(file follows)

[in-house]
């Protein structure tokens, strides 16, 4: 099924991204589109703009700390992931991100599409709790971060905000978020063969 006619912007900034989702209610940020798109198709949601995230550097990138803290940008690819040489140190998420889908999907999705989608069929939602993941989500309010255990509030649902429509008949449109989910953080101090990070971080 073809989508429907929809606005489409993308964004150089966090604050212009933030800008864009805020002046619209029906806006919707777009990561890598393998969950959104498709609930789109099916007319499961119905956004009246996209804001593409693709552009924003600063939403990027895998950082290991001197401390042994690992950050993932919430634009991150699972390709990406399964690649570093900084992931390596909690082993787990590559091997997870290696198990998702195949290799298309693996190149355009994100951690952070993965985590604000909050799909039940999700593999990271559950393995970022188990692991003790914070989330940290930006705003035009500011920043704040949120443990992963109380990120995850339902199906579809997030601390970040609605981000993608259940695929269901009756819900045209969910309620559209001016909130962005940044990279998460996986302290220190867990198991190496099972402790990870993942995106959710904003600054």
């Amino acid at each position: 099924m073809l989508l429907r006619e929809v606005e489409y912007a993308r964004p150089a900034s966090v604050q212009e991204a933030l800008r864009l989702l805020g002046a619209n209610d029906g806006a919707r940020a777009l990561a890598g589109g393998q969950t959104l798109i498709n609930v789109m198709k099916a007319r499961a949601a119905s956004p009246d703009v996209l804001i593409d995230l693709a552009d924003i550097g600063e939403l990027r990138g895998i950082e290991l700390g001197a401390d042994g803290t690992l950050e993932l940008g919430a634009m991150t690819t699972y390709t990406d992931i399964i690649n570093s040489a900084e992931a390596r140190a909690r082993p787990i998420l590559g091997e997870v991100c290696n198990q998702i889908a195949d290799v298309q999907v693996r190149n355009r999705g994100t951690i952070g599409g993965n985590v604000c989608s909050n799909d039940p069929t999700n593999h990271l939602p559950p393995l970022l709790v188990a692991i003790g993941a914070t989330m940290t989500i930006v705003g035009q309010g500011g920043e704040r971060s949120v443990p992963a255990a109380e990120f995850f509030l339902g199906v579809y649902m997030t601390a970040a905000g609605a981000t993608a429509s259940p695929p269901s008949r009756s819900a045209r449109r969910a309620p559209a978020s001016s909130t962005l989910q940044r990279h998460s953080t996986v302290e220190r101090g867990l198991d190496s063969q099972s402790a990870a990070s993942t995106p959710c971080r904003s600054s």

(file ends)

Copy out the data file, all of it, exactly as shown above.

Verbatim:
[in-house]
């Protein structure tokens, strides 16, 4: 099924991204589109703009700390992931991100599409709790971060905000978020063969 006619912007900034989702209610940020798109198709949601995230550097990138803290940008690819040489140190998420889908999907999705989608069929939602993941989500309010255990509030649902429509008949449109989910953080101090990070971080 073809989508429907929809606005489409993308964004150089966090604050212009933030800008864009805020002046619209029906806006919707777009990561890598393998969950959104498709609930789109099916007319499961119905956004009246996209804001593409693709552009924003600063939403990027895998950082290991001197401390042994690992950050993932919430634009991150699972390709990406399964690649570093900084992931390596909690082993787990590559091997997870290696198990998702195949290799298309693996190149355009994100951690952070993965985590604000909050799909039940999700593999990271559950393995970022188990692991003790914070989330940290930006705003035009500011920043704040949120443990992963109380990120995850339902199906579809997030601390970040609605981000993608259940695929269901009756819900045209969910309620559209001016909130962005940044990279998460996986302290220190867990198991190496099972402790990870993942995106959710904003600054």
């Amino acid at each position: 099924m073809l989508l429907r006619e929809v606005e489409y912007a993308r964004p150089a900034s966090v604050q212009e991204a933030l800008r864009l989702l805020g002046a619209n209610d029906g806006a919707r940020a777009l990561a890598g589109g393998q969950t959104l798109i498709n609930v789109m198709k099916a007319r499961a949601a119905s956004p009246d703009v996209l804001i593409d995230l693709a552009d924003i550097g600063e939403l990027r990138g895998i950082e290991l700390g001197a401390d042994g803290t690992l950050e993932l940008g919430a634009m991150t690819t699972y390709t990406d992931i399964i690649n570093s040489a900084e992931a390596r140190a909690r082993p787990i998420l590559g091997e997870v991100c290696n198990q998702i889908a195949d290799v298309q999907v693996r190149n355009r999705g994100t951690i952070g599409g993965n985590v604000c989608s909050n799909d039940p069929t999700n593999h990271l939602p559950p393995l970022l709790v188990a692991i003790g993941a914070t989330m940290t989500i930006v705003g035009q309010g500011g920043e704040r971060s949120v443990p992963a255990a109380e990120f995850f509030l339902g199906v579809y649902m997030t601390a970040a905000g609605a981000t993608a429509s259940p695929p269901s008949r009756s819900a045209r449109r969910a309620p559209a978020s001016s909130t962005l989910q940044r990279h998460s953080t996986v302290e220190r101090g867990l198991d190496s063969q099972s402790a990870a990070s993942t995106p959710c971080r904003s600054s």